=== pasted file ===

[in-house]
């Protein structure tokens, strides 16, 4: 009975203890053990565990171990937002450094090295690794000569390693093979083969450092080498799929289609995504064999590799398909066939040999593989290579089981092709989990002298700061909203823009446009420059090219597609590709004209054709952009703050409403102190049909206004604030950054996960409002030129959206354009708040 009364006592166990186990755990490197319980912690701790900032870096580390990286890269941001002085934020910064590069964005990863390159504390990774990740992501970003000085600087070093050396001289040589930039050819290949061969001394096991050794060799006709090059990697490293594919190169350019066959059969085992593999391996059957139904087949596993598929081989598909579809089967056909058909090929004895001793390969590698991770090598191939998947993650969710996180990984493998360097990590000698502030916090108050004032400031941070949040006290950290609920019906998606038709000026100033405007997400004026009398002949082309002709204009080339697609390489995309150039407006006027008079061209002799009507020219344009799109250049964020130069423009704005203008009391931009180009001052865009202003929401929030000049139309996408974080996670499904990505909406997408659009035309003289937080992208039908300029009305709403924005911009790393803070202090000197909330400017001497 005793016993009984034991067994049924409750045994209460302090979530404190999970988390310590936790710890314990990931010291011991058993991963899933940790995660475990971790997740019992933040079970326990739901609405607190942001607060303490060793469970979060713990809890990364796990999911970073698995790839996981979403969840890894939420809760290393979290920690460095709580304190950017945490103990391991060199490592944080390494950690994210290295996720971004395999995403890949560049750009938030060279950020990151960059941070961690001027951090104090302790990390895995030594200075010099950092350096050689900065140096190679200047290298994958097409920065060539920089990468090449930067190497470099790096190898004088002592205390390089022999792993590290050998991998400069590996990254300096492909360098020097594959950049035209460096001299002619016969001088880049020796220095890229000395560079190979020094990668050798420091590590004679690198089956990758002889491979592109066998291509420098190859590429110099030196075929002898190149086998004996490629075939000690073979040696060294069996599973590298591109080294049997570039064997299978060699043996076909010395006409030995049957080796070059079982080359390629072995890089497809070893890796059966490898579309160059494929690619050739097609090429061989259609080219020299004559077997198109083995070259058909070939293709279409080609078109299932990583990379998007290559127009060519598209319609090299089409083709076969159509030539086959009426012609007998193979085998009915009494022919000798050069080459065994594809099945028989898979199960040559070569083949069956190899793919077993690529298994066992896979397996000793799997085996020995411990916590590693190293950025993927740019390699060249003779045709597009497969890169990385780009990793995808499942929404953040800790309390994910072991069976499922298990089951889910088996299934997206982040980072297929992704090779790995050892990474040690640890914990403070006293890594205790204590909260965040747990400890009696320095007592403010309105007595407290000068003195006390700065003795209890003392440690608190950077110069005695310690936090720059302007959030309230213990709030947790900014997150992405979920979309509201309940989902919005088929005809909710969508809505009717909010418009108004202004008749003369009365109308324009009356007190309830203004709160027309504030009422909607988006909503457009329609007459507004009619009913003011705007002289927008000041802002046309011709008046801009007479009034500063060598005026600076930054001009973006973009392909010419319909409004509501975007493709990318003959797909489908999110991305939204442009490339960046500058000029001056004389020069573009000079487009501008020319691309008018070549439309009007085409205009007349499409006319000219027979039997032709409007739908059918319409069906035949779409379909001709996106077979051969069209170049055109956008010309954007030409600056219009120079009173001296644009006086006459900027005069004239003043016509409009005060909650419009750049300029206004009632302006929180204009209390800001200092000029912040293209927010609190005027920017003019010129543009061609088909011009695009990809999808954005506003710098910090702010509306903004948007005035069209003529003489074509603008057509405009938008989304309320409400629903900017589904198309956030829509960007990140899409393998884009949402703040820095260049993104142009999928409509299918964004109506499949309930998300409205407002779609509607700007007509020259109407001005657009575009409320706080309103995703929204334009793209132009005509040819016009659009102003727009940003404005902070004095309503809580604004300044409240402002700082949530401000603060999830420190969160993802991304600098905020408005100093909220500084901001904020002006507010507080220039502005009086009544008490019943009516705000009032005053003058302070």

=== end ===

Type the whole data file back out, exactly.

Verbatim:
[in-house]
């Protein structure tokens, strides 16, 4: 009975203890053990565990171990937002450094090295690794000569390693093979083969450092080498799929289609995504064999590799398909066939040999593989290579089981092709989990002298700061909203823009446009420059090219597609590709004209054709952009703050409403102190049909206004604030950054996960409002030129959206354009708040 009364006592166990186990755990490197319980912690701790900032870096580390990286890269941001002085934020910064590069964005990863390159504390990774990740992501970003000085600087070093050396001289040589930039050819290949061969001394096991050794060799006709090059990697490293594919190169350019066959059969085992593999391996059957139904087949596993598929081989598909579809089967056909058909090929004895001793390969590698991770090598191939998947993650969710996180990984493998360097990590000698502030916090108050004032400031941070949040006290950290609920019906998606038709000026100033405007997400004026009398002949082309002709204009080339697609390489995309150039407006006027008079061209002799009507020219344009799109250049964020130069423009704005203008009391931009180009001052865009202003929401929030000049139309996408974080996670499904990505909406997408659009035309003289937080992208039908300029009305709403924005911009790393803070202090000197909330400017001497 005793016993009984034991067994049924409750045994209460302090979530404190999970988390310590936790710890314990990931010291011991058993991963899933940790995660475990971790997740019992933040079970326990739901609405607190942001607060303490060793469970979060713990809890990364796990999911970073698995790839996981979403969840890894939420809760290393979290920690460095709580304190950017945490103990391991060199490592944080390494950690994210290295996720971004395999995403890949560049750009938030060279950020990151960059941070961690001027951090104090302790990390895995030594200075010099950092350096050689900065140096190679200047290298994958097409920065060539920089990468090449930067190497470099790096190898004088002592205390390089022999792993590290050998991998400069590996990254300096492909360098020097594959950049035209460096001299002619016969001088880049020796220095890229000395560079190979020094990668050798420091590590004679690198089956990758002889491979592109066998291509420098190859590429110099030196075929002898190149086998004996490629075939000690073979040696060294069996599973590298591109080294049997570039064997299978060699043996076909010395006409030995049957080796070059079982080359390629072995890089497809070893890796059966490898579309160059494929690619050739097609090429061989259609080219020299004559077997198109083995070259058909070939293709279409080609078109299932990583990379998007290559127009060519598209319609090299089409083709076969159509030539086959009426012609007998193979085998009915009494022919000798050069080459065994594809099945028989898979199960040559070569083949069956190899793919077993690529298994066992896979397996000793799997085996020995411990916590590693190293950025993927740019390699060249003779045709597009497969890169990385780009990793995808499942929404953040800790309390994910072991069976499922298990089951889910088996299934997206982040980072297929992704090779790995050892990474040690640890914990403070006293890594205790204590909260965040747990400890009696320095007592403010309105007595407290000068003195006390700065003795209890003392440690608190950077110069005695310690936090720059302007959030309230213990709030947790900014997150992405979920979309509201309940989902919005088929005809909710969508809505009717909010418009108004202004008749003369009365109308324009009356007190309830203004709160027309504030009422909607988006909503457009329609007459507004009619009913003011705007002289927008000041802002046309011709008046801009007479009034500063060598005026600076930054001009973006973009392909010419319909409004509501975007493709990318003959797909489908999110991305939204442009490339960046500058000029001056004389020069573009000079487009501008020319691309008018070549439309009007085409205009007349499409006319000219027979039997032709409007739908059918319409069906035949779409379909001709996106077979051969069209170049055109956008010309954007030409600056219009120079009173001296644009006086006459900027005069004239003043016509409009005060909650419009750049300029206004009632302006929180204009209390800001200092000029912040293209927010609190005027920017003019010129543009061609088909011009695009990809999808954005506003710098910090702010509306903004948007005035069209003529003489074509603008057509405009938008989304309320409400629903900017589904198309956030829509960007990140899409393998884009949402703040820095260049993104142009999928409509299918964004109506499949309930998300409205407002779609509607700007007509020259109407001005657009575009409320706080309103995703929204334009793209132009005509040819016009659009102003727009940003404005902070004095309503809580604004300044409240402002700082949530401000603060999830420190969160993802991304600098905020408005100093909220500084901001904020002006507010507080220039502005009086009544008490019943009516705000009032005053003058302070």